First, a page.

Sunday Night with Small BlackMarch 8th, 2010
Small Black – Mercury Lounge – March 7, 2010
In an appropriate coda to the fading electro craze of the past five years, newly dubbed “glo-fi” bands stepped into a void that perhaps didn’t even exist. Small Black is exactly one of those bands, not quite original but more likely a sharp, revisionist critic. After all, the lo-fi synth movement managed to fire this electro impulse through muddy, underwater effects and fuzz, finding rough choruses and beauty in something intentionally broken. If Justice is a metaphorical Saturday night, Small Black is a slow-drive, contrarian Sunday morning.
With multicolored lights echoing around the front of the stage, Small Black appeared four across, opening with “Weird Machines.” Not the least bit ironic, even given the collection of technology onstage, the song is endemic of what makes the band such an intriguing prospect: It is both anthemic and intentionally drowned in cold-medicine reverb. In what is now typical response, those in the crowd moved their feet and nodded their heads with vicious and responsive purpose. Running through the bass-heavy “Lady in the Wires” and some unreleased material before finishing with the antihit hit “Despicable Dogs” and the closer, “Bad Lover,” Small Black defined something both steeped in criticism and concerned with the contemporary.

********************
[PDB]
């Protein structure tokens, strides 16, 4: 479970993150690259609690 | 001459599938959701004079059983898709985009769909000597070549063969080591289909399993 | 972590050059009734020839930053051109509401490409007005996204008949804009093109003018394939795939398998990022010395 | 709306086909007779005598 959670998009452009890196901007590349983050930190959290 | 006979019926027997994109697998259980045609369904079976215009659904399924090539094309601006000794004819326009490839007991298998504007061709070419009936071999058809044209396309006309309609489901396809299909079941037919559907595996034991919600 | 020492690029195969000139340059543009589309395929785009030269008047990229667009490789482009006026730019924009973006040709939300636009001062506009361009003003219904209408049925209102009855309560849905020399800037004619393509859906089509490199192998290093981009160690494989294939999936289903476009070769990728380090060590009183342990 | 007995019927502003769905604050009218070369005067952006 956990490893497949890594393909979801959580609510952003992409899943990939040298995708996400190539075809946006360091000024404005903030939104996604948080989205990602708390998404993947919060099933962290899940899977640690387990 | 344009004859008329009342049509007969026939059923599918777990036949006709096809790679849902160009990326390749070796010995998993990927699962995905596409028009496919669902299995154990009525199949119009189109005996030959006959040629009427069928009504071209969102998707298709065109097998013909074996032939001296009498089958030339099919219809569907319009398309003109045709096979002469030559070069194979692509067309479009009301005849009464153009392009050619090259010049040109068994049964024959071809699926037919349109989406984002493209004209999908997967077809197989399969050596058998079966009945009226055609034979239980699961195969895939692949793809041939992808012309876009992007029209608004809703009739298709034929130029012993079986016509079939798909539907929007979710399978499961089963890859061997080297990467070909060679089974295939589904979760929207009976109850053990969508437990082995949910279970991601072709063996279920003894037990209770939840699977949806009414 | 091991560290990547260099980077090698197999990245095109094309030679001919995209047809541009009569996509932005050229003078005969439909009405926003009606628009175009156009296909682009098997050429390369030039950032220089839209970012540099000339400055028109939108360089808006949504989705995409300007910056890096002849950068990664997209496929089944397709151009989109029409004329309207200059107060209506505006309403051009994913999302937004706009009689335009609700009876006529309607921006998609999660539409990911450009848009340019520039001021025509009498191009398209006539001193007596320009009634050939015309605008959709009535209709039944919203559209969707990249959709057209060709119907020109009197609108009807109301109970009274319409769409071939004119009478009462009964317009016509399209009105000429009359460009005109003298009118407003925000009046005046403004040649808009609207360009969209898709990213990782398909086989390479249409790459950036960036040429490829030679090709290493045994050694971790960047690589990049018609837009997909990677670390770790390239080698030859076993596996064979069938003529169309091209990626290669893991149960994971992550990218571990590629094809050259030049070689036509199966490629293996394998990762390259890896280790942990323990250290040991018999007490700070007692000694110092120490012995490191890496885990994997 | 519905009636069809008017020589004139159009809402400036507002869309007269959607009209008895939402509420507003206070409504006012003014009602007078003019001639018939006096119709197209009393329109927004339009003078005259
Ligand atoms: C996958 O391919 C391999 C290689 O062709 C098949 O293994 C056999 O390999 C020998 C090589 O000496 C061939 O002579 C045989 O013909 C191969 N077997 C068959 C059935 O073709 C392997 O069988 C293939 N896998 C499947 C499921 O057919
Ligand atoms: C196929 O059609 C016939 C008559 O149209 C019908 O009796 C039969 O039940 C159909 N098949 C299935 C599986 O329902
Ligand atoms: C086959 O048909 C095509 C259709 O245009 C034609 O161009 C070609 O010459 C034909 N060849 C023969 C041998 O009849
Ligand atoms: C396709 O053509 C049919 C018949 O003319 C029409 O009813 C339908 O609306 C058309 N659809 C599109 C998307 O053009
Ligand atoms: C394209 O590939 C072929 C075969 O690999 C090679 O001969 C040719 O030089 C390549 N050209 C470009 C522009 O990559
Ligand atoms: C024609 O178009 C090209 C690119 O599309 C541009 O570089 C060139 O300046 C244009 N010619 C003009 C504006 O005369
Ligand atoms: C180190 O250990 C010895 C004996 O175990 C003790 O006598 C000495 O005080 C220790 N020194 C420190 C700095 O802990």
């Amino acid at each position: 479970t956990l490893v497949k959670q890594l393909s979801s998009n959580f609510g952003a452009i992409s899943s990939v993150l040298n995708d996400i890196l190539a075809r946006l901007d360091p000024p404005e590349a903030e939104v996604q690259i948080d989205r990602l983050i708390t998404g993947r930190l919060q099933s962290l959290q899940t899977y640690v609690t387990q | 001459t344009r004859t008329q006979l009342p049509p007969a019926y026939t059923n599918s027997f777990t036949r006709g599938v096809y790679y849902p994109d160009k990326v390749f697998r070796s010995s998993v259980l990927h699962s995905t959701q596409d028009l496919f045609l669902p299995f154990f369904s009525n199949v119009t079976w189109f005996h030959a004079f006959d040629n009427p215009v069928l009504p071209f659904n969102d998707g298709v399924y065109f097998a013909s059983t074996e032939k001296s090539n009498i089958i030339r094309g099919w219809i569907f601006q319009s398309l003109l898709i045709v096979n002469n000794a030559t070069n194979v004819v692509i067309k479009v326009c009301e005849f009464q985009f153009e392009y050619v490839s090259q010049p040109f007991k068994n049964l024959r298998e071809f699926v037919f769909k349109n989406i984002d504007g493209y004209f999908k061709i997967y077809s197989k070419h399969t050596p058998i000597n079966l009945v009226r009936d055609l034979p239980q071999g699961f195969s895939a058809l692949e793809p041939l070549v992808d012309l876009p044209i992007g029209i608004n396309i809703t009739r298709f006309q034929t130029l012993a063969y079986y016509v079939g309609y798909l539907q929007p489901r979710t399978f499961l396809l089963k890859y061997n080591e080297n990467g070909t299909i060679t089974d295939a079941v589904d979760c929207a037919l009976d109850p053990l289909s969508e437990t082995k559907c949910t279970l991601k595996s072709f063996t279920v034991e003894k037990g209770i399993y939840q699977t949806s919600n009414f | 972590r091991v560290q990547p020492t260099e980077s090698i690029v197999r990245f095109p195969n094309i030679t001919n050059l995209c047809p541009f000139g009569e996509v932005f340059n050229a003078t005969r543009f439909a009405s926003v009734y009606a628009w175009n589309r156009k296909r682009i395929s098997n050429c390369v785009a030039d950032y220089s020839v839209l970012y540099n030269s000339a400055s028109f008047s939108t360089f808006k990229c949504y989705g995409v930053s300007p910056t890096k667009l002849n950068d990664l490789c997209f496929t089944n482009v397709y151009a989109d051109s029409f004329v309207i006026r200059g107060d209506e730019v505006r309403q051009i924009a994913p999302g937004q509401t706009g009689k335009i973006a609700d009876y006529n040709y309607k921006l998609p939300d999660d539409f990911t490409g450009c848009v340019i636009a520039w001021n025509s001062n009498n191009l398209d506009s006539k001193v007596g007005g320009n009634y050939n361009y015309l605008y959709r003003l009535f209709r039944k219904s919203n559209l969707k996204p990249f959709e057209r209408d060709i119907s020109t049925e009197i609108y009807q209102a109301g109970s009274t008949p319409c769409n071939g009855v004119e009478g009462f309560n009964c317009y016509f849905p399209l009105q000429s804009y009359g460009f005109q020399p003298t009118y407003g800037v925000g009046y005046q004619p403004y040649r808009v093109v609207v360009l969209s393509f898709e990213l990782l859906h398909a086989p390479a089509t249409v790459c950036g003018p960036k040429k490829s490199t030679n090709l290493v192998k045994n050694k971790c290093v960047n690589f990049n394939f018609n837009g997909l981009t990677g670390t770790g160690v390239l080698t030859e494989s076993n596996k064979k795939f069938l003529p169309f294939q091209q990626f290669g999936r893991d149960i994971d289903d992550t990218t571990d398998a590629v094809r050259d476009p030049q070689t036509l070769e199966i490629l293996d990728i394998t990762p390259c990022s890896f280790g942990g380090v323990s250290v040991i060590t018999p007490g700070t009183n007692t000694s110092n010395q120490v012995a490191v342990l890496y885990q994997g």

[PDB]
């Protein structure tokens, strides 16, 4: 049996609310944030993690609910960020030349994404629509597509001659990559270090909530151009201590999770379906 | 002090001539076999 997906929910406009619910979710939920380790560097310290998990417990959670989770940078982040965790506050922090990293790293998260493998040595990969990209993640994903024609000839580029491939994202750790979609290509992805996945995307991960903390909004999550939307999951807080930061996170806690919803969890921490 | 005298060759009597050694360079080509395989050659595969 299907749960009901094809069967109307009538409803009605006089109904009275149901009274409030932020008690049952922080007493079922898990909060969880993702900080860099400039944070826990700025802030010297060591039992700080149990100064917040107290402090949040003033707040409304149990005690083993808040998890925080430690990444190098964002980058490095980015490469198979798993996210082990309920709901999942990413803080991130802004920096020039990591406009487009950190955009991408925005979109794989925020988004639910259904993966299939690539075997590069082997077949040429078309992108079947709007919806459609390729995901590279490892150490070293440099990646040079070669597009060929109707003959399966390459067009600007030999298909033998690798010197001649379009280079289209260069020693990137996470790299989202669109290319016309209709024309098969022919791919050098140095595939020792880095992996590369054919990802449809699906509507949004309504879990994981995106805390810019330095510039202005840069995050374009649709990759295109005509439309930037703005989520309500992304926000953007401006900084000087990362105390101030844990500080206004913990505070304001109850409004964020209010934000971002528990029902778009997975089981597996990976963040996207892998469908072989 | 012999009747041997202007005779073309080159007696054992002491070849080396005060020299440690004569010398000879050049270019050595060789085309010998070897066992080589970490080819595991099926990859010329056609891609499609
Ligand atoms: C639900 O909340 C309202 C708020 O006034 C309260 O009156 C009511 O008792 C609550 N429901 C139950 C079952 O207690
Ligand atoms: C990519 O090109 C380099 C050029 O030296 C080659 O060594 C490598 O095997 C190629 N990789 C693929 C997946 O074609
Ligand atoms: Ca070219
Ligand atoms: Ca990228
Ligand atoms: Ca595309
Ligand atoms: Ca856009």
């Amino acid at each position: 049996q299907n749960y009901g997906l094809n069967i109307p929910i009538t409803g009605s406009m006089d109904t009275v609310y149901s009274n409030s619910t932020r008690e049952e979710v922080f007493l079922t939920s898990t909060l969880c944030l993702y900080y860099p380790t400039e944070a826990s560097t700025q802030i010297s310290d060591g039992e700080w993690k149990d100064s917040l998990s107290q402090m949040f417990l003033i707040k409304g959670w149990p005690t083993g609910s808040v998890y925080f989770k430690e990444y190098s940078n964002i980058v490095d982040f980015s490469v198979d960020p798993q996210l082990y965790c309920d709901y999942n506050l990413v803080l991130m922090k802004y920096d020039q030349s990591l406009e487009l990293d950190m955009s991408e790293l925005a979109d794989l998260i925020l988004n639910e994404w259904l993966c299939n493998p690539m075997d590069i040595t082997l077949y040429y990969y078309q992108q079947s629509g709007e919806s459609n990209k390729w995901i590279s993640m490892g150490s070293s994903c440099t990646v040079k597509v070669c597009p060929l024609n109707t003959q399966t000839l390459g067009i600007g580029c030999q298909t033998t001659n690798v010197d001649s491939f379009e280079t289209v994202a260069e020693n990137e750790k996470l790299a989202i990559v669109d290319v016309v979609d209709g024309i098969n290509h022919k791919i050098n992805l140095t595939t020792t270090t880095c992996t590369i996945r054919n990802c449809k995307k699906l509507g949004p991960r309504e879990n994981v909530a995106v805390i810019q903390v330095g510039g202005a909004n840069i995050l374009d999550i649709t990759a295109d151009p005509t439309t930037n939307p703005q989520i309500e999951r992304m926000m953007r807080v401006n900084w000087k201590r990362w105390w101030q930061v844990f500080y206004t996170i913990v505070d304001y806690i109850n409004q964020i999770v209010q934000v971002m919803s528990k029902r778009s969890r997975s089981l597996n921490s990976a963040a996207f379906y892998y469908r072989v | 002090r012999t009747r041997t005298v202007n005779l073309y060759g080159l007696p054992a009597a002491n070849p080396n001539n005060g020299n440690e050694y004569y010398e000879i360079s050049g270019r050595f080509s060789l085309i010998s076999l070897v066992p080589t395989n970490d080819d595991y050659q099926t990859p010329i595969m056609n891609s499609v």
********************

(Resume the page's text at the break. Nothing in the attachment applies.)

As the lyrics to “Despicable Dogs” (“Do it without me/ Do it when I’m gone”) sailed out through flashing light and moving humanity, there was no extra significance attached as the second-to-last song of the night. The pathos was the narrative movement from bands obsessed with the dance floor to bands making similar music in their bedrooms. This is the soundtrack to a Breakfast Club generation that never got detention, a soundtrack for the kids who actually enjoyed staying home. If Small Black isn’t crushing your Saturday night, and this was a Sunday, they are the blinking, blurry eyes of a Sunday morning—criticism and coffee in the kitchen. —Geoff Nelson
(Small Black and Washed Out play Mercury Lounge tonight. The show is sold out.)